Finally, in a strange Epilogue, Ruth achieves her dreams. I call it strange, because we do not follow her life as she achieves personal fulfillment. Presumably, the author feels she has already established the characteristics of Ruth that make this possible. And as a bonus, there is even a small surprise for the reader when Ruth agrees at last to meet the domineering Mr. Ellis to discuss not just the future, but their future.

Gilbert presents here the complexities of a simple life, and the fragility of depending on a single occupation. And fills these two islands with colorful characters whose narrow view of life limits them. Except, it does not limit Ruth, who is both smart and feisty. In fact, we see her as the hope of a new generation. And at the end of the novel, many islanders seem to realize this as well.

While the subject of Gilbert’s Eat, Pray, Love never drew me to that well-known work, I thoroughly enjoyed The Signature of All Things, and this first novel now makes me still more interested in Gilbert’s fiction. (August, 2019)

The Force, by Don Winslow

I have never read a novel quite like this 2017 work. A police novel so vivid, so cynical, so hard-boiled, so honest, and so brutal. The Force is the Manhattan North Special Task Force, part of the New York City Police Department, which means it covers Upper Manhattan including Harlem. The story centers on Sergeant Denny Malone, a decorated 18-year veteran, a tough Irishman who rules his domain like a king. A king with an iron fist.

“The people,” he says, “don’t know what it takes sometimes to keep them safe and it’s better that they don’t. They may think they want to know, they may say they want to know, but they don’t.”

This is the story of why they don’t.

We meet Denny on the first page as he is locked up by the Feds. The novel then becomes the story of how this honest, idealistic cop became a dirty cop. How he became dirty as a result of the race war, the turf war, and the drug war, between the blacks and the Dominicans of Harlem. How he kept the peace among those gangs by looking the other way at times, accepting money from them at times, and in one case convincing himself it made sense to steal millions of dollars in confiscated heroin. He justified it by calling it financial security for his three-man team in case their corruption was discovered; otherwise, it would disappear into the system, including into the pockets of people they reported to.

We also meet the other two members of his team, Phil Russo, who is Italian, and Bill Montague, who is big and is black. The three love each other, believe in each other, and back each other up. There is no racial or ethnic element here. They regard one another as true brothers.

The first half of this novel sets up their own relationship, an often difficult relationship with their superiors, and the dangers policemen confront when dealing with violent gangs who are dueling for control of the Force’s territory. This section is a powerful portrait of police work. It does not advance the story, but deepens the roles of both the policemen and the gangs. It especially shows how, step by step, arrogant policemen like Malone, Russo and Big Monty can become corrupt.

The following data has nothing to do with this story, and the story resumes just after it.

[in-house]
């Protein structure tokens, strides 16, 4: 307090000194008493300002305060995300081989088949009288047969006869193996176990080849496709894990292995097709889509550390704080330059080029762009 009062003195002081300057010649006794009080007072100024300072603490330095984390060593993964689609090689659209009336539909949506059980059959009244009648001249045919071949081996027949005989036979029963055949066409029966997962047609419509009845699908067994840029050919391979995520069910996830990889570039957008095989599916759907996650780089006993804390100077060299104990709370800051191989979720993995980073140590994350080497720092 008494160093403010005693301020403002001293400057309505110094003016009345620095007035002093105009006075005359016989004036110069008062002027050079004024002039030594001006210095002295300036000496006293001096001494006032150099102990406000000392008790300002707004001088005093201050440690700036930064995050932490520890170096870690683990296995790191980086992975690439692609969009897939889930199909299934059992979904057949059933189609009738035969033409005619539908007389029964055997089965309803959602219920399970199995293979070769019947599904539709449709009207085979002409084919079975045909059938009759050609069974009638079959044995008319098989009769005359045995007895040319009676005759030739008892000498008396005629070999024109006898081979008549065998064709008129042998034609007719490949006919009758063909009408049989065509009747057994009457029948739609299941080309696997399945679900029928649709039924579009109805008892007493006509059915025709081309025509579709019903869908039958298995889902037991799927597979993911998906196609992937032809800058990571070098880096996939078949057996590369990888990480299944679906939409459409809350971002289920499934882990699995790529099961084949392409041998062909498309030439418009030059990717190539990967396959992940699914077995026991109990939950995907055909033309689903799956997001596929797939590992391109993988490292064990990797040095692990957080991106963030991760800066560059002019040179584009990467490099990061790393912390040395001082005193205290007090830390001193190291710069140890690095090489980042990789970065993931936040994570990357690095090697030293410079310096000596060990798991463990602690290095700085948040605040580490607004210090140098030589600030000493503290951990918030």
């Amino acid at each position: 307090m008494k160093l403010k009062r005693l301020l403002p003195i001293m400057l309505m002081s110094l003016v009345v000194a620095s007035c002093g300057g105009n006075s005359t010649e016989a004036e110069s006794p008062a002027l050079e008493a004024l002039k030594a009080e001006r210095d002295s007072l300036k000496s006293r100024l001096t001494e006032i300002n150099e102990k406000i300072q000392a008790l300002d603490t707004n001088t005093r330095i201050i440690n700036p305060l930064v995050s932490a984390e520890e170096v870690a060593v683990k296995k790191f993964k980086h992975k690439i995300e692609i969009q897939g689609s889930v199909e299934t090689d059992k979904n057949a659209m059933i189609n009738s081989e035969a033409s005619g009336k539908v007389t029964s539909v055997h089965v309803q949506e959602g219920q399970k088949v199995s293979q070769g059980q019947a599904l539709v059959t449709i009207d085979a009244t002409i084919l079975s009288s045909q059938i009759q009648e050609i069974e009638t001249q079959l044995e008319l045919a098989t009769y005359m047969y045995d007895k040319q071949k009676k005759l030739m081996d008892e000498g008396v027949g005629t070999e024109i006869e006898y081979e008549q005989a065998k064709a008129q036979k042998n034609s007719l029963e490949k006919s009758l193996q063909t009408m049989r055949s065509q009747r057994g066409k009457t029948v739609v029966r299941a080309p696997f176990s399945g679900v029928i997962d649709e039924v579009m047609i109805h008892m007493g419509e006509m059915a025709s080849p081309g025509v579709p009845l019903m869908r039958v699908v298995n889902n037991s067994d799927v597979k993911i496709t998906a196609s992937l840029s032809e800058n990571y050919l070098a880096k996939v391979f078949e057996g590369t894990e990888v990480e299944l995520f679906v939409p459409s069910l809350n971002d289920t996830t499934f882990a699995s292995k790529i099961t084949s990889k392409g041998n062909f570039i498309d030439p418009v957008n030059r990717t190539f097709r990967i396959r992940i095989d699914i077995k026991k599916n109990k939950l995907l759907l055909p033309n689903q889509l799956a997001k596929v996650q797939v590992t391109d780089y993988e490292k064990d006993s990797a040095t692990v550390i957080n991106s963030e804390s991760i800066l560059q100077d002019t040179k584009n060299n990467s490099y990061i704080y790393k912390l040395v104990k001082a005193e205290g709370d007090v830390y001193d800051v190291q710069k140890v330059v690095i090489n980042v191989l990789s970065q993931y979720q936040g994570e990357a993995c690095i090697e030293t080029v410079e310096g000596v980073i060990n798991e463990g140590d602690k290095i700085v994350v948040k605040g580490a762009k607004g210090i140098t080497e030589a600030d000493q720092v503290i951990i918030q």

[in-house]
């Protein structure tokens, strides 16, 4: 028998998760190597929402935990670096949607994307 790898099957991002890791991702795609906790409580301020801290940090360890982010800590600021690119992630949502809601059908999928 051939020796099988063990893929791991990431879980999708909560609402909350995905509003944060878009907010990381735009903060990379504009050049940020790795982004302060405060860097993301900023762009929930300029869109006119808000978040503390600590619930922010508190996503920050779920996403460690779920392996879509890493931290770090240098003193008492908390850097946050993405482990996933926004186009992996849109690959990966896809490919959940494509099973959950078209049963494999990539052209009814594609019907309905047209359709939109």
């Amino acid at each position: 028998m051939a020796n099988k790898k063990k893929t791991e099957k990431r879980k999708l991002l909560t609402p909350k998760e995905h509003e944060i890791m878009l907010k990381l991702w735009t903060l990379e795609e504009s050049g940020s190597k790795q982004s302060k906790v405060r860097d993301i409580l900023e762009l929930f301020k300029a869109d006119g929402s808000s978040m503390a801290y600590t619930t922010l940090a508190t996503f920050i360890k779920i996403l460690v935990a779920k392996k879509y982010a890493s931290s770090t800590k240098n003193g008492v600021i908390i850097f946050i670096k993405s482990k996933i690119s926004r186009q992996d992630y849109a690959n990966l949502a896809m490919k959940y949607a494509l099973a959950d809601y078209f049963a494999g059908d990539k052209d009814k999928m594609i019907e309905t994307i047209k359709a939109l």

Once Denny has been arrested, we learn how the wheels of justice work. He is pressured to betray everyone he has dealt with, beginning with insignificant street people, but also extending to both gang leaders with whom he has kept the peace and to other policemen who have been corrupted by the system. He is especially pressured to betray his partners, Russo and Montague—a betrayal that at first he refuses to make. But more pressure is put on him, threatening his family. Making him realize that if he gives in to that will hate himself. And at this point, a moral level is introduced. Leaving the reader to see both the good and the evil in this trio of men. And perhaps in all policemen. Which realization brings home the toughness of their job. And which appears to be a major point of this novel.

Once this point is reached, however, Winslow’s ending for his novel becomes less convincing. For Denny is told that a tape exists of a cop shooting a black man in the back, and if this is released, there will be a citywide revolt. And since he knows the drug lord who has the tape, he is told that if he obtains it, he will allowed back on the Force. But if he fails, public riots will spread across the city. And then to other cities. But is it really believable that Denny’s bosses will give him the responsibility to resolve this far greater problem? For civic leaders to ask this arrogant cop to save their city from destruction? To become a hero again? This seems to me to be too big a role for one man, even for this policeman we have identified with.